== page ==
Baltimore Sun

Baltimore sheriff race remains too close to call

Challenger Sam Cogen ‘confident’ but cautious

- By Emily Opilo

The race for Baltimore sheriff is coming down to the wire after four days of mail-in ballot and provisiona­l vote counting have failed to produce a clear winner.

Since last week, challenger Sam Cogen has maintained a narrow lead over his former boss, John Anderson, but with about 3,800 ballots left to count, the race remains too close to call.

As of Wednesday night, when provisiona­l ballots were added to the total, Cogen had 37,570 votes to Anderson’s 35,272 — a 2,298-vote margin. No counting was planned Thursday.

Anderson last led the race early on election night. He narrowly won among early voters; however, Cogen had a slight edge with voters who cast ballots on primary day. Cogen also bested Anderson on three of four days of mail-in ballot counting.

Cogen said Thursday he feels confident, but he will wait until all votes are counted before claiming victory.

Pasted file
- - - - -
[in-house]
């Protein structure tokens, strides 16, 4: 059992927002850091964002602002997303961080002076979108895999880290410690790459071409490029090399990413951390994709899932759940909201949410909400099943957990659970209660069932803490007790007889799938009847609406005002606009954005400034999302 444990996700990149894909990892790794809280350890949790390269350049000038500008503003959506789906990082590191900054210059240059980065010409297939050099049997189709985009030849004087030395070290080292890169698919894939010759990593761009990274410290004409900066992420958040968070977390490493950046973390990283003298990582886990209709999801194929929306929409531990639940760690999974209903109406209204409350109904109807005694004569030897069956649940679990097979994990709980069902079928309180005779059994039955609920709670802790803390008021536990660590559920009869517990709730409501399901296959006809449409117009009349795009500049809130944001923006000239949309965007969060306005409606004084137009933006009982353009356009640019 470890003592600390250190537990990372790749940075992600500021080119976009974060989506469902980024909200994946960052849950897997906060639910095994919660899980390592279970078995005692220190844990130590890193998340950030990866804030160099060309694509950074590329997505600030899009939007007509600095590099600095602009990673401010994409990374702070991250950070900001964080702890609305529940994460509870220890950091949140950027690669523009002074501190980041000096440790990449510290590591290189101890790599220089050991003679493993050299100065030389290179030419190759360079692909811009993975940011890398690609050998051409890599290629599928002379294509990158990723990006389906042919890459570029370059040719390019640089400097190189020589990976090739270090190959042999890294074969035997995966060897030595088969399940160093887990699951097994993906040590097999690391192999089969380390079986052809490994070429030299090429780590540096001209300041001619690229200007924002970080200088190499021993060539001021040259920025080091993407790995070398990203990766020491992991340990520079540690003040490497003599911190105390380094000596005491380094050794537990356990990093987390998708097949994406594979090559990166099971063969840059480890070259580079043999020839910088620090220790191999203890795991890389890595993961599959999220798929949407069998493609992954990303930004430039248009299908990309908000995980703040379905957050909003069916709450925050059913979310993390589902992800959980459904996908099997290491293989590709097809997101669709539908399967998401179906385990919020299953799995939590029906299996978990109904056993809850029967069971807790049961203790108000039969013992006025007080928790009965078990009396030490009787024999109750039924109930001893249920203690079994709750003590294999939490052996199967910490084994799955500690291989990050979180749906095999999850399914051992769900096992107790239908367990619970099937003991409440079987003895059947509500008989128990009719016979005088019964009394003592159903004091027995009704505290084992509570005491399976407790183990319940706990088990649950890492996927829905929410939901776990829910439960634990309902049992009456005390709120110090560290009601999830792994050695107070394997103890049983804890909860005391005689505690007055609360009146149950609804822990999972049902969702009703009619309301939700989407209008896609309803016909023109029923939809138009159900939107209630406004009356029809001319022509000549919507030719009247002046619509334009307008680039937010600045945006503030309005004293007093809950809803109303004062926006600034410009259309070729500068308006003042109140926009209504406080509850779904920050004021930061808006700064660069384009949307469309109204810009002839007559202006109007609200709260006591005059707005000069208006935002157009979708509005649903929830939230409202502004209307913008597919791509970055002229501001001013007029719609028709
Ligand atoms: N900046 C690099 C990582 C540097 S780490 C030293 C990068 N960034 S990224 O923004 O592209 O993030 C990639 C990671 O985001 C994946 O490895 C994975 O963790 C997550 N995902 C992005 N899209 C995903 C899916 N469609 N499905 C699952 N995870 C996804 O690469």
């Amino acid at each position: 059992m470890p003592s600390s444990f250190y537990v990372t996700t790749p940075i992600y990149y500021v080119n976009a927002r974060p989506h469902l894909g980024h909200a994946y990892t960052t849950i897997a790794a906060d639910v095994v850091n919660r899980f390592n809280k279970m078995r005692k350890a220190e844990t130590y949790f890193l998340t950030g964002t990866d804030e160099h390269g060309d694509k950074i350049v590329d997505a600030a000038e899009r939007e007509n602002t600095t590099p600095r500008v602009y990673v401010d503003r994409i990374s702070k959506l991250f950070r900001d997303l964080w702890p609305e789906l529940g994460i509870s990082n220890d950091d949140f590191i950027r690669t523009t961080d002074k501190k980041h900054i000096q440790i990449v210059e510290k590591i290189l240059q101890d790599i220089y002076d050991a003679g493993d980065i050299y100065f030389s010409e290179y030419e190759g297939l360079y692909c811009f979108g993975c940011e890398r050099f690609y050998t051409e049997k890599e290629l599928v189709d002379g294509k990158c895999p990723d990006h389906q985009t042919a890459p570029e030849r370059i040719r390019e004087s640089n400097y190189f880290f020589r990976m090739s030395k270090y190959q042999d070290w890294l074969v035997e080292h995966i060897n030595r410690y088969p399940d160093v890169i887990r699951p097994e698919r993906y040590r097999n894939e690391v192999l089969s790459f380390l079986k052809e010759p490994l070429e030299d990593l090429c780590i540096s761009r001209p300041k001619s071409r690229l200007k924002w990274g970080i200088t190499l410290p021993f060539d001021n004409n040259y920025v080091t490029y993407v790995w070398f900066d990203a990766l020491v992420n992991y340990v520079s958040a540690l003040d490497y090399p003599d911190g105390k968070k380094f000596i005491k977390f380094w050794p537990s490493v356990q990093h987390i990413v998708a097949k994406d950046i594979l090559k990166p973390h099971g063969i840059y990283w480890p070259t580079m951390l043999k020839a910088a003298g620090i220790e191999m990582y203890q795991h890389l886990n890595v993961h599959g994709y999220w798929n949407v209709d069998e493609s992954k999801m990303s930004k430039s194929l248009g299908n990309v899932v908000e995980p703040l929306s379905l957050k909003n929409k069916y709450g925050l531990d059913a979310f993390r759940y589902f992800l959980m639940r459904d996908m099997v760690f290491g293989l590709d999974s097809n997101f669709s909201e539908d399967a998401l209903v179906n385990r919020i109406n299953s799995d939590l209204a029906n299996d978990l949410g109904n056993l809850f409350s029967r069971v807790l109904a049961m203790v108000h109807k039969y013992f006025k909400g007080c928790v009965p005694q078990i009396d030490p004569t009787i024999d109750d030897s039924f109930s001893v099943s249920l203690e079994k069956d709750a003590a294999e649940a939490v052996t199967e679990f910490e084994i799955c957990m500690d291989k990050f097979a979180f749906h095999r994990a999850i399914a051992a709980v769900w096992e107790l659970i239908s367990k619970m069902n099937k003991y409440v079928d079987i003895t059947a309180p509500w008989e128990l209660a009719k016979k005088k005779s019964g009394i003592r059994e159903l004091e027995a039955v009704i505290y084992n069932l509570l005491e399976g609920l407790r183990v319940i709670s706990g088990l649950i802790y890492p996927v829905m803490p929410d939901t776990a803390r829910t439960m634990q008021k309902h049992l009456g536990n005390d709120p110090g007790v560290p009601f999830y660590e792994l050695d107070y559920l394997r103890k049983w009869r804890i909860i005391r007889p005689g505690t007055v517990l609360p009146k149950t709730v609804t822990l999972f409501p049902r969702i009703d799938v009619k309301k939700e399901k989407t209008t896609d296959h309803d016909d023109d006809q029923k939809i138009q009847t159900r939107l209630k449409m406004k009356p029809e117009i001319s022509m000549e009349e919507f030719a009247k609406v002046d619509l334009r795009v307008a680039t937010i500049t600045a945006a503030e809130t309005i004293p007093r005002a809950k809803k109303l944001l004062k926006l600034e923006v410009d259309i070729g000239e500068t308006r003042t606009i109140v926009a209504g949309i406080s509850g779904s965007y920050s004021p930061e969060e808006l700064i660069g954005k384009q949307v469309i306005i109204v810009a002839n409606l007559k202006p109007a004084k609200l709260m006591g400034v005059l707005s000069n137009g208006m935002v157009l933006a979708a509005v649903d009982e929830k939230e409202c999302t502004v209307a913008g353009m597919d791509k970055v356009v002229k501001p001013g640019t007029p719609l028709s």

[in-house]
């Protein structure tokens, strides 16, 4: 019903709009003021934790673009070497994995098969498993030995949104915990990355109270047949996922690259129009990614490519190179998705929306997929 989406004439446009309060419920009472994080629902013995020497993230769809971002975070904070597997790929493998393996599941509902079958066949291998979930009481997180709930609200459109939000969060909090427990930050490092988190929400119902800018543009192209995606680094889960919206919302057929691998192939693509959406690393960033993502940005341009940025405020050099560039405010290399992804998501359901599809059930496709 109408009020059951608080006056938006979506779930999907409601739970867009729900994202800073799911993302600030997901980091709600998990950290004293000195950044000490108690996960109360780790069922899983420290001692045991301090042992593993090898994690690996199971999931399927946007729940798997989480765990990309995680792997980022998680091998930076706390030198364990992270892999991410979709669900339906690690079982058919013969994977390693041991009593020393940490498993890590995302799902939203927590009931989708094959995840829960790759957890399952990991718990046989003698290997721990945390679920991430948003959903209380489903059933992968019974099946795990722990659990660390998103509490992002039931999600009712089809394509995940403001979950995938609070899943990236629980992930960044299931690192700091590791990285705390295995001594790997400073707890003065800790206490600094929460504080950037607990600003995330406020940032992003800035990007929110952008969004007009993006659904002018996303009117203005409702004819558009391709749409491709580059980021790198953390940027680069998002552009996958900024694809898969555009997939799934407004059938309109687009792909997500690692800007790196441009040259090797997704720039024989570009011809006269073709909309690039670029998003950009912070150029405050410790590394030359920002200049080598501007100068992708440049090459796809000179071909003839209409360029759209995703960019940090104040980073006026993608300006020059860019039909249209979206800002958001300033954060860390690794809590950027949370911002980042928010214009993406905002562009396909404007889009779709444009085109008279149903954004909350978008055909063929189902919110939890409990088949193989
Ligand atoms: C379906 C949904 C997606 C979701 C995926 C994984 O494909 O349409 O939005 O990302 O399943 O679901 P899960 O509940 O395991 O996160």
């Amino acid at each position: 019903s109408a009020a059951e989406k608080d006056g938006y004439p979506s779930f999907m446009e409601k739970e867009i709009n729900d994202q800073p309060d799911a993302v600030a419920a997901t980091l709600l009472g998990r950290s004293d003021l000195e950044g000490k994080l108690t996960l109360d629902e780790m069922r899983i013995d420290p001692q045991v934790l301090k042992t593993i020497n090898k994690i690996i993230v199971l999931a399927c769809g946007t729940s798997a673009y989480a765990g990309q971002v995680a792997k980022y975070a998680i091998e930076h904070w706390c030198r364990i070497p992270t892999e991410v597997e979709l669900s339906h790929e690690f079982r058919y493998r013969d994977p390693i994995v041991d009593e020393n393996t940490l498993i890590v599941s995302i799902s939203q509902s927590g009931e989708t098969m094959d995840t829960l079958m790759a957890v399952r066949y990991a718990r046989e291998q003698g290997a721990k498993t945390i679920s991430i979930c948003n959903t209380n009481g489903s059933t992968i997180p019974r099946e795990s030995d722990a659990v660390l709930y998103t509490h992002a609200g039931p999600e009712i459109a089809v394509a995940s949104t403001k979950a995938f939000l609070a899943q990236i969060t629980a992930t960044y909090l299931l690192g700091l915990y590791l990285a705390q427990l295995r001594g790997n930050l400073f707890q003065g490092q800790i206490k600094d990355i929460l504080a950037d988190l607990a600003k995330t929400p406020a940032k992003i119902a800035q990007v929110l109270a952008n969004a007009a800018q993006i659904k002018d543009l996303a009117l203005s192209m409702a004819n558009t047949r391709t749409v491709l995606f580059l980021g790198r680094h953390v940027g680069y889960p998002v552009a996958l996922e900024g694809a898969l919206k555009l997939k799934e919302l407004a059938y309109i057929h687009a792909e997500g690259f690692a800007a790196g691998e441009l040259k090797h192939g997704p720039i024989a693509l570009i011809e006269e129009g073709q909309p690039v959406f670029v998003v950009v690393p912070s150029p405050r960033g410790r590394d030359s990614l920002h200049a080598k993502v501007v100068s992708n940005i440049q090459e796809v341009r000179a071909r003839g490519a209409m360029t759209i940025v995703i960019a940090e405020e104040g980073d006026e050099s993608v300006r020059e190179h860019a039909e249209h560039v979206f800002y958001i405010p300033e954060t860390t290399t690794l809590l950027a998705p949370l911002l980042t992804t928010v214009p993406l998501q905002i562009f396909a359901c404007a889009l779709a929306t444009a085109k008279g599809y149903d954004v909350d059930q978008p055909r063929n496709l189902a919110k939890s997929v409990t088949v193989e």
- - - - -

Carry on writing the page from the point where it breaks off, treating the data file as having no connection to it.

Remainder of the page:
“We don’t believe there is a realistic path that Anderson could win at this point with the number of votes left and our current lead,” Cogen said. “We are also doing well with the mail-ins, and we are confident that this trend will continue.”

Canvassing in Baltimore will resume Friday when city election officials hope to finish counting the remaining mail-in ballots.

Representa­tives for Anderson’s campaign could not be reached for comment. His salary was $157,000 in fiscal year 2021.

Anderson, first appointed sheriff by then Gov. William Donald Schaeffer, has held the post more than 30 years. Cogen, a former deputy in the office who left in November, has waged a spirited campaign, pledging to modernize the office, which he said has been technologi­cally inadequate during Anderson’s tenure.

Cogen also has promised reforms to “humanize” the city’s eviction process, which falls under the sheriff ’s authority.

The sheriff ’s approach to evictions has been a sore subject for some on the Baltimore City Council, and criticism came to a head in the weeks ahead of the July 19 primary. As members weighed Anderson’s budget in June, several lamented his office’s practice of placing eviction notices on shared or exterior doors to apartment buildings when deputies find the doors to be locked.

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